Contact: Madison Wiberg
Washington, D.C. –Today Rep. Mike Gallagher released the following statement after the House passed the Agriculture and Nutrition Act of 2018 (H.R. 2).
“Dairy and agriculture are central to our heritage and way of life in Northeast Wisconsin. Our farmers, and the milk and food they produce, support thousands of jobs in our state and ensure that millions of people across the globe have food on their plates.
But unfortunately, farmers in the 8th District and across the country have been suffering through the worst farm economy in over a decade, and have seen real farm income decline 52 percent in the last five years alone. And while the overall economy has grown, there are still millions of Americans suffering in the cycle of poverty. In fact, there are nine million more people on SNAP today than there was a decade ago.
The Farm Bill I voted for, and the House passed today, is critical to reversing these trends. It helps ensure our farmers are treated fairly in global trade, do not face undue regulatory burdens, and have effective risk management tools when they need them most. It also invests an historic amount in education and training for SNAP recipients wanting to enter the workforce. More broadly, this year’s farm bill represents both a down payment on ensuring our nation has a safe, diverse, and abundant food supply, and also an effort to end the cycle of poverty by offering a hand-up to Wisconsinites in need.”
Jeff Lyon, General Manager of FarmFirst Dairy Cooperative, released the following statement:
“FarmFirst Dairy Cooperative is pleased that the dairy title of the House Farm Bill met so many of our concerns and had bi-partisan support. I had an excellent meeting with Representative Gallagher and his staff earlier this month at his Washington, D.C. office. With hundreds of FarmFirst members in his district, we appreciate his support and understanding of the issues facing our dairy farmers.”
Farm Bill Highlights
Makes Multiple Gallagher-Backed Reforms to Dairy Policy
Renames the Margin Protection Program (MPP) the Dairy Risk Management (DRM) program. Increases the program’s top coverage level from $8.00 to $9.00 to account for deficiencies in the program’s feed formula. Milk production not covered under DRM is made fully eligible for a comparable crop insurance policy. Finally, monthly margin calculations are maintained to make the program more responsive, and class I milk calculations are adjusted to help dairy farmers better manage risk in the futures market.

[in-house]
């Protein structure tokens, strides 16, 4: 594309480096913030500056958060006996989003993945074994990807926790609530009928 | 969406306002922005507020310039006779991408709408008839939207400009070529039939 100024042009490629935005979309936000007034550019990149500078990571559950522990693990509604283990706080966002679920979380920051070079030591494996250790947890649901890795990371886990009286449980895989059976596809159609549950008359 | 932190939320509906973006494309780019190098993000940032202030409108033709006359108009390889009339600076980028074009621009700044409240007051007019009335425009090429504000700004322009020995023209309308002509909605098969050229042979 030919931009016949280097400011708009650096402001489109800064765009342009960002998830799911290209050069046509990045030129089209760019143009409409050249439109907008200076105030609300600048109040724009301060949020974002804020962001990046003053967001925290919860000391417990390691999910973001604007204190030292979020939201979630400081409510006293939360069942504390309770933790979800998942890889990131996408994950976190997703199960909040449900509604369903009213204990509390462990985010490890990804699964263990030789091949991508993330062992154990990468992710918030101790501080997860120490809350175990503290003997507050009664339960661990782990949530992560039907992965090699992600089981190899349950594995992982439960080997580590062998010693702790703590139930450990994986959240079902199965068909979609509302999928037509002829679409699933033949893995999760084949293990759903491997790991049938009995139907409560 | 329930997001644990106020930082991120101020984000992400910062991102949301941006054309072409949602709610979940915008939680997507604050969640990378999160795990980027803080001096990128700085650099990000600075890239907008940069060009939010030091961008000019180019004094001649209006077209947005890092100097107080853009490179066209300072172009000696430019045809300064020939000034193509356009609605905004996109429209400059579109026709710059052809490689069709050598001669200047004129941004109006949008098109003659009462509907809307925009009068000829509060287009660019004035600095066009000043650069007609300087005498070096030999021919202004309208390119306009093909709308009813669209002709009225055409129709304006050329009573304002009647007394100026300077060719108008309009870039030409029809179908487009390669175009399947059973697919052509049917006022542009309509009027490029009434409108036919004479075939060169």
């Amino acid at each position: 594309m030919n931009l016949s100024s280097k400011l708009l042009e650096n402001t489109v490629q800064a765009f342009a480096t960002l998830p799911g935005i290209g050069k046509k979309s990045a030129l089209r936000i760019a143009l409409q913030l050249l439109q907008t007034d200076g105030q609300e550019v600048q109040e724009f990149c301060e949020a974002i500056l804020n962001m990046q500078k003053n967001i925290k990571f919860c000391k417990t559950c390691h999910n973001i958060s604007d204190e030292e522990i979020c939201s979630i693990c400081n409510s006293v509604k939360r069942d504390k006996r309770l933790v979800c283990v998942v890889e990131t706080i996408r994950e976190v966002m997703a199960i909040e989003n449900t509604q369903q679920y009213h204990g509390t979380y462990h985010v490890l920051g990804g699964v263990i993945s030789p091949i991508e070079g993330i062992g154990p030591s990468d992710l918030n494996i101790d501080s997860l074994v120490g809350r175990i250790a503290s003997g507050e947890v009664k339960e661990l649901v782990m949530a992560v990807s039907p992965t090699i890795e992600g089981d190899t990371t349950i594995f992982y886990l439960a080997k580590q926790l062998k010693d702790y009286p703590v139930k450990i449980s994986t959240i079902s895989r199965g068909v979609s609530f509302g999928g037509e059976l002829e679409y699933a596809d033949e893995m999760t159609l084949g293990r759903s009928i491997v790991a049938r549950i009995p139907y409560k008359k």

Increases Conservation Opportunities
Makes important improvements to voluntary conservation programs, including creating a new Conservation Innovation Grants trials system to test new and innovative technologies that can help solve water quality challenges in keeping with Rep. Gallagher’s Save the Bay Initiative. Increases funding for the Environmental Quality Incentives Program to help producers implement voluntary conservation practices on their land and water.
Maintains Nutrition Programs
Maintains and strengthens the nation’s nutrition programs to assist those who struggle to put food on the table, while providing critical training to help people learn the skills necessary to gain well-paying jobs, financial self-sufficiency and better futures for themselves and their families.
Responsibly Manages our Federal Forests
Includes Gallagher-backed provisions to improve management of our forests including the Chequamegon-Nicolet National Forest in Northeast Wisconsin. Active forest management makes our ecosystem healthier, as well-managed forests provide critical wildlife habitat and serve as valuable carbon sinks.
Supports Critical Trade Promotion for Agriculture
Reauthorizes the Market Access Program and folds it into the new International Market Development Program, which will maintain and strengthen markets abroad for Wisconsin agricultural products.
Background on Wisconsin & Dairy:
Wisconsin is the second largest milk-producing state and is home to more dairy farms than any other state in the nation. Wisconsin’s roughly 9,500 family-owned dairy farms, totaling well over 1 million cows, produce roughly 14 percent of the U.S. milk supply each year. These farmers are the lifeblood of our communities and the fresh milk they produce supports many jobs in the agricultural and food manufacturing sectors of our state.